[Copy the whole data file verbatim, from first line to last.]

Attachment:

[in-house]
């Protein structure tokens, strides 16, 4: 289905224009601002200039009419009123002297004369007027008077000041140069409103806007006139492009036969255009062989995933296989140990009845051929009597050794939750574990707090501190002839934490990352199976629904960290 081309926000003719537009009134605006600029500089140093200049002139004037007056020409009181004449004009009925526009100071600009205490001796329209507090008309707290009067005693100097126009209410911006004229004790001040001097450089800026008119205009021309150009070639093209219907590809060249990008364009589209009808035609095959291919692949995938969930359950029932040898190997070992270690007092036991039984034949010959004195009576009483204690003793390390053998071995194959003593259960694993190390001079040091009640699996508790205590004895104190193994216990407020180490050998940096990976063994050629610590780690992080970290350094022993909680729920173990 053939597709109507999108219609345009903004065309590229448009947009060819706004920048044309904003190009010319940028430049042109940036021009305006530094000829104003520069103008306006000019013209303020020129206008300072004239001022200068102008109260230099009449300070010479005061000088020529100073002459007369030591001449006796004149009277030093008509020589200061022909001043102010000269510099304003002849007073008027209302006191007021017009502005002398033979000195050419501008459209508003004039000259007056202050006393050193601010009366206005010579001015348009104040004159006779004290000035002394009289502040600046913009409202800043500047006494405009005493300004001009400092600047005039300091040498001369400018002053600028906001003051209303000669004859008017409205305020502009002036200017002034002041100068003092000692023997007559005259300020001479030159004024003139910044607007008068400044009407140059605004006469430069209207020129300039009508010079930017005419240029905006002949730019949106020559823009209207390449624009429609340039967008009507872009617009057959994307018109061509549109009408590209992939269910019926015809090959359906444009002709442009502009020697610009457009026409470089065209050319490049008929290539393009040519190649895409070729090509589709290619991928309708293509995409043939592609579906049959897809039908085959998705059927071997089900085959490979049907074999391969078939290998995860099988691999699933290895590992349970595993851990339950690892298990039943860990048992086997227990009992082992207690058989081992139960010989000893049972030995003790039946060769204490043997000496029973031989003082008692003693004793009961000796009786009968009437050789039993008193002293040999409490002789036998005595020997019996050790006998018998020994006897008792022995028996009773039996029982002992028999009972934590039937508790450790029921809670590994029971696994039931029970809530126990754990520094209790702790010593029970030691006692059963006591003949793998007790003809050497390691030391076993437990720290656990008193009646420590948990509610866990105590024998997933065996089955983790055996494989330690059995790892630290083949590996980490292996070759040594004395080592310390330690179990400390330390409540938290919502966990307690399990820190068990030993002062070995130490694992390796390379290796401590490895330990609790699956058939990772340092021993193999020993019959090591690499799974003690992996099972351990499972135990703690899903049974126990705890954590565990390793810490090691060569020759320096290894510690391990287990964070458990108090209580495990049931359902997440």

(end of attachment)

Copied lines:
[in-house]
């Protein structure tokens, strides 16, 4: 289905224009601002200039009419009123002297004369007027008077000041140069409103806007006139492009036969255009062989995933296989140990009845051929009597050794939750574990707090501190002839934490990352199976629904960290 081309926000003719537009009134605006600029500089140093200049002139004037007056020409009181004449004009009925526009100071600009205490001796329209507090008309707290009067005693100097126009209410911006004229004790001040001097450089800026008119205009021309150009070639093209219907590809060249990008364009589209009808035609095959291919692949995938969930359950029932040898190997070992270690007092036991039984034949010959004195009576009483204690003793390390053998071995194959003593259960694993190390001079040091009640699996508790205590004895104190193994216990407020180490050998940096990976063994050629610590780690992080970290350094022993909680729920173990 053939597709109507999108219609345009903004065309590229448009947009060819706004920048044309904003190009010319940028430049042109940036021009305006530094000829104003520069103008306006000019013209303020020129206008300072004239001022200068102008109260230099009449300070010479005061000088020529100073002459007369030591001449006796004149009277030093008509020589200061022909001043102010000269510099304003002849007073008027209302006191007021017009502005002398033979000195050419501008459209508003004039000259007056202050006393050193601010009366206005010579001015348009104040004159006779004290000035002394009289502040600046913009409202800043500047006494405009005493300004001009400092600047005039300091040498001369400018002053600028906001003051209303000669004859008017409205305020502009002036200017002034002041100068003092000692023997007559005259300020001479030159004024003139910044607007008068400044009407140059605004006469430069209207020129300039009508010079930017005419240029905006002949730019949106020559823009209207390449624009429609340039967008009507872009617009057959994307018109061509549109009408590209992939269910019926015809090959359906444009002709442009502009020697610009457009026409470089065209050319490049008929290539393009040519190649895409070729090509589709290619991928309708293509995409043939592609579906049959897809039908085959998705059927071997089900085959490979049907074999391969078939290998995860099988691999699933290895590992349970595993851990339950690892298990039943860990048992086997227990009992082992207690058989081992139960010989000893049972030995003790039946060769204490043997000496029973031989003082008692003693004793009961000796009786009968009437050789039993008193002293040999409490002789036998005595020997019996050790006998018998020994006897008792022995028996009773039996029982002992028999009972934590039937508790450790029921809670590994029971696994039931029970809530126990754990520094209790702790010593029970030691006692059963006591003949793998007790003809050497390691030391076993437990720290656990008193009646420590948990509610866990105590024998997933065996089955983790055996494989330690059995790892630290083949590996980490292996070759040594004395080592310390330690179990400390330390409540938290919502966990307690399990820190068990030993002062070995130490694992390796390379290796401590490895330990609790699956058939990772340092021993193999020993019959090591690499799974003690992996099972351990499972135990703690899903049974126990705890954590565990390793810490090691060569020759320096290894510690391990287990964070458990108090209580495990049931359902997440």